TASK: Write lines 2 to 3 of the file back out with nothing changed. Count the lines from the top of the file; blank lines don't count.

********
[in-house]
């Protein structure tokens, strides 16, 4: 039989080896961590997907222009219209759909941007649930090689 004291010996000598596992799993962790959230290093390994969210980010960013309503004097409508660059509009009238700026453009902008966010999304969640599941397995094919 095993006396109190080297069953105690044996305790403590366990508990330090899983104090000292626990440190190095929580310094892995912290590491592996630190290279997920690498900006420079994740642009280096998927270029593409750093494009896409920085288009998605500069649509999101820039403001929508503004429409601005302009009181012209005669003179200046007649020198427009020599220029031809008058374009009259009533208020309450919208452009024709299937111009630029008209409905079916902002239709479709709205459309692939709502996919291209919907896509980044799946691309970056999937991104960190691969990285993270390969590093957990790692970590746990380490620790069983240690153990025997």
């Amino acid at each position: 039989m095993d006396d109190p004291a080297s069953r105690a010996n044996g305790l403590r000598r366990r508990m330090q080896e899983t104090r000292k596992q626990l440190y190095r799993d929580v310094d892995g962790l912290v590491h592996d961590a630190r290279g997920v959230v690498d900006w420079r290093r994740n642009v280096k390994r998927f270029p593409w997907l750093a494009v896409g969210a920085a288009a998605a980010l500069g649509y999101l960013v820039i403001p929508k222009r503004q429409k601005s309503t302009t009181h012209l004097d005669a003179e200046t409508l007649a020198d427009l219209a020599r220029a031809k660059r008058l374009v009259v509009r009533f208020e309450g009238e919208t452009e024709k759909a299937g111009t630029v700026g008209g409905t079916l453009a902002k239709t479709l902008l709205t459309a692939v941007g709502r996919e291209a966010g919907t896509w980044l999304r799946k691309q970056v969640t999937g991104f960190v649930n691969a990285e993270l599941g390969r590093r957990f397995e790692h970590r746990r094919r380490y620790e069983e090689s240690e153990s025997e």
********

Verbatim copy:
């Protein structure tokens, strides 16, 4: 039989080896961590997907222009219209759909941007649930090689 004291010996000598596992799993962790959230290093390994969210980010960013309503004097409508660059509009009238700026453009902008966010999304969640599941397995094919 095993006396109190080297069953105690044996305790403590366990508990330090899983104090000292626990440190190095929580310094892995912290590491592996630190290279997920690498900006420079994740642009280096998927270029593409750093494009896409920085288009998605500069649509999101820039403001929508503004429409601005302009009181012209005669003179200046007649020198427009020599220029031809008058374009009259009533208020309450919208452009024709299937111009630029008209409905079916902002239709479709709205459309692939709502996919291209919907896509980044799946691309970056999937991104960190691969990285993270390969590093957990790692970590746990380490620790069983240690153990025997």
């Amino acid at each position: 039989m095993d006396d109190p004291a080297s069953r105690a010996n044996g305790l403590r000598r366990r508990m330090q080896e899983t104090r000292k596992q626990l440190y190095r799993d929580v310094d892995g962790l912290v590491h592996d961590a630190r290279g997920v959230v690498d900006w420079r290093r994740n642009v280096k390994r998927f270029p593409w997907l750093a494009v896409g969210a920085a288009a998605a980010l500069g649509y999101l960013v820039i403001p929508k222009r503004q429409k601005s309503t302009t009181h012209l004097d005669a003179e200046t409508l007649a020198d427009l219209a020599r220029a031809k660059r008058l374009v009259v509009r009533f208020e309450g009238e919208t452009e024709k759909a299937g111009t630029v700026g008209g409905t079916l453009a902002k239709t479709l902008l709205t459309a692939v941007g709502r996919e291209a966010g919907t896509w980044l999304r799946k691309q970056v969640t999937g991104f960190v649930n691969a990285e993270l599941g390969r590093r957990f397995e790692h970590r746990r094919r380490y620790e069983e090689s240690e153990s025997e």